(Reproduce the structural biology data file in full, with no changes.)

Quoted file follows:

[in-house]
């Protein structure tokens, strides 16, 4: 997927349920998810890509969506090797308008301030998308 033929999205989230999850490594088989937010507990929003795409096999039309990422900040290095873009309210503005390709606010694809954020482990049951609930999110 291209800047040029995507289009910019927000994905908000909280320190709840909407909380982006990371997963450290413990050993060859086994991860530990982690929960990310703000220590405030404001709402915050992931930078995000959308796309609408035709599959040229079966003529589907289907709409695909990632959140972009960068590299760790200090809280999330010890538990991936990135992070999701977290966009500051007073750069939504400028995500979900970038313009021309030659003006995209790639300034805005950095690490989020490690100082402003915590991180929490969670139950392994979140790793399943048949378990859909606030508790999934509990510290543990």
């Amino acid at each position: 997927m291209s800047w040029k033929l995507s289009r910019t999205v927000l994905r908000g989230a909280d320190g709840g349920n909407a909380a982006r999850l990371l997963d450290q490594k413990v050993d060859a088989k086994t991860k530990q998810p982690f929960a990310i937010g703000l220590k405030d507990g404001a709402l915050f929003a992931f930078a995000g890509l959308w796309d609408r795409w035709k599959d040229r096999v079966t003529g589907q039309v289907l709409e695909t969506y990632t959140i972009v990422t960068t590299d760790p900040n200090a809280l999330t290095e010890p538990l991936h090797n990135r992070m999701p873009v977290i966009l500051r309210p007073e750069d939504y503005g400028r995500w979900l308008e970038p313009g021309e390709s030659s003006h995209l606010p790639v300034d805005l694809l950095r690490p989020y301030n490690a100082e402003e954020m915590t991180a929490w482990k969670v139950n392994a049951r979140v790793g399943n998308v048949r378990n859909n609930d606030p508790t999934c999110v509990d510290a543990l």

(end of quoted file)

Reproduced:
[in-house]
């Protein structure tokens, strides 16, 4: 997927349920998810890509969506090797308008301030998308 033929999205989230999850490594088989937010507990929003795409096999039309990422900040290095873009309210503005390709606010694809954020482990049951609930999110 291209800047040029995507289009910019927000994905908000909280320190709840909407909380982006990371997963450290413990050993060859086994991860530990982690929960990310703000220590405030404001709402915050992931930078995000959308796309609408035709599959040229079966003529589907289907709409695909990632959140972009960068590299760790200090809280999330010890538990991936990135992070999701977290966009500051007073750069939504400028995500979900970038313009021309030659003006995209790639300034805005950095690490989020490690100082402003915590991180929490969670139950392994979140790793399943048949378990859909606030508790999934509990510290543990």
């Amino acid at each position: 997927m291209s800047w040029k033929l995507s289009r910019t999205v927000l994905r908000g989230a909280d320190g709840g349920n909407a909380a982006r999850l990371l997963d450290q490594k413990v050993d060859a088989k086994t991860k530990q998810p982690f929960a990310i937010g703000l220590k405030d507990g404001a709402l915050f929003a992931f930078a995000g890509l959308w796309d609408r795409w035709k599959d040229r096999v079966t003529g589907q039309v289907l709409e695909t969506y990632t959140i972009v990422t960068t590299d760790p900040n200090a809280l999330t290095e010890p538990l991936h090797n990135r992070m999701p873009v977290i966009l500051r309210p007073e750069d939504y503005g400028r995500w979900l308008e970038p313009g021309e390709s030659s003006h995209l606010p790639v300034d805005l694809l950095r690490p989020y301030n490690a100082e402003e954020m915590t991180a929490w482990k969670v139950n392994a049951r979140v790793g399943n998308v048949r378990n859909n609930d606030p508790t999934c999110v509990d510290a543990l």